I've spent many hours trying to find a photo of his plane. It seems to have begun at the 20thFG 55th FS then was transferred over to the 474thFG when the 20th got mustangs. I've been unable to find a photo of it in either area. Some sites say it was KI-J at 474th but I don't know boom letters from the 20th.

    Any assistance would be appreciated. In addition, I've tried to find out the pilots who flew the BF 109's from that Oct 13.1944 They were from JG2 Richtofen. I know 6 were lost but not their names, again any assistance would be appreciated. I've made inquiries from and face book Richtofen Jagdeschwader 2 to every American site I can find. Probably have several hundred hours in the search. Any assistance in how to proceed finding: a 42-68153 Photo, story and or photos of Jagdeschwader 2 on 13th of October 1944 or the Wehrmacht account of pick up Darling and Heckel near Dusseldorf. I appreciate any assistance.

    Phil Johnson

    S/Sgt. Philip L. Chiofilo 327th Bomb Squadron 92nd Bomb Group (d.3rd Oct 1944)

    S/Sgt. Philip L. Chiofilo was a ball turret gunner with the 92nd Bomb Group, 327th Bomb Squadron. He lost his life over Germany on 3rd October 1944 when his aircraft was involved in a mid-air collision after the target had been successfully destroyed.

    Robert France

    1st Lt. Charles Howard "Chuck" McVey 20th Bomber Squadron 2nd Bombardment Group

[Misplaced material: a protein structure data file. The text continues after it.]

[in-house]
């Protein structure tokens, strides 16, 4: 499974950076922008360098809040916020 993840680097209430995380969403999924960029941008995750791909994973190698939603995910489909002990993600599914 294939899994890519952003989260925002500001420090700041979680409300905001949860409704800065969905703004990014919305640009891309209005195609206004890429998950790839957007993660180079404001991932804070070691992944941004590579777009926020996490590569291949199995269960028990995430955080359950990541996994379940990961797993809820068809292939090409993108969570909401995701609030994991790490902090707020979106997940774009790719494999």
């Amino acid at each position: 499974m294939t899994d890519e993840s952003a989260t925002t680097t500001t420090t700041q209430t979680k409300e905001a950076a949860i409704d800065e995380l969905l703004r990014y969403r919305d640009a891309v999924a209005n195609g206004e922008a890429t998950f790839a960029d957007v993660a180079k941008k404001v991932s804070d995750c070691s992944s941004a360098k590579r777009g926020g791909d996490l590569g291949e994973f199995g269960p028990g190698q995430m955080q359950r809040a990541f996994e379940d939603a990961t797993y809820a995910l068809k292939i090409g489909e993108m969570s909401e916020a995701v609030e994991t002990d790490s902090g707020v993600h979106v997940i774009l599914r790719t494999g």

My father Charles H. McVey, Sr., was a navigator in a B-17 shot down on the way to the Ploesti Oil Fields (Romania) on 29th of August 1944 on 20th Bomber Squadron, Mission No. 263. It was my father's 25th mission. He was flying in 'tail end Charlie', the very last B-17 in a large formation. He was flying as a substitute navigator that day with a crew whose navigator was sick. His was among many planes shot down that day*. Once the plane was hit by fire from Fockwulf 109 German fighters, the pilot gave the order to bail out; the normal doors were jammed, most tried to then get out the bomb bay door, but it would not open either. My father remembered that most of the plexiglas navigator bubble on the nose of the B-17 had been shot off so he made his way back there, bailed out, blacked out; when he came to, he saw his plane falling with no one else bailing out.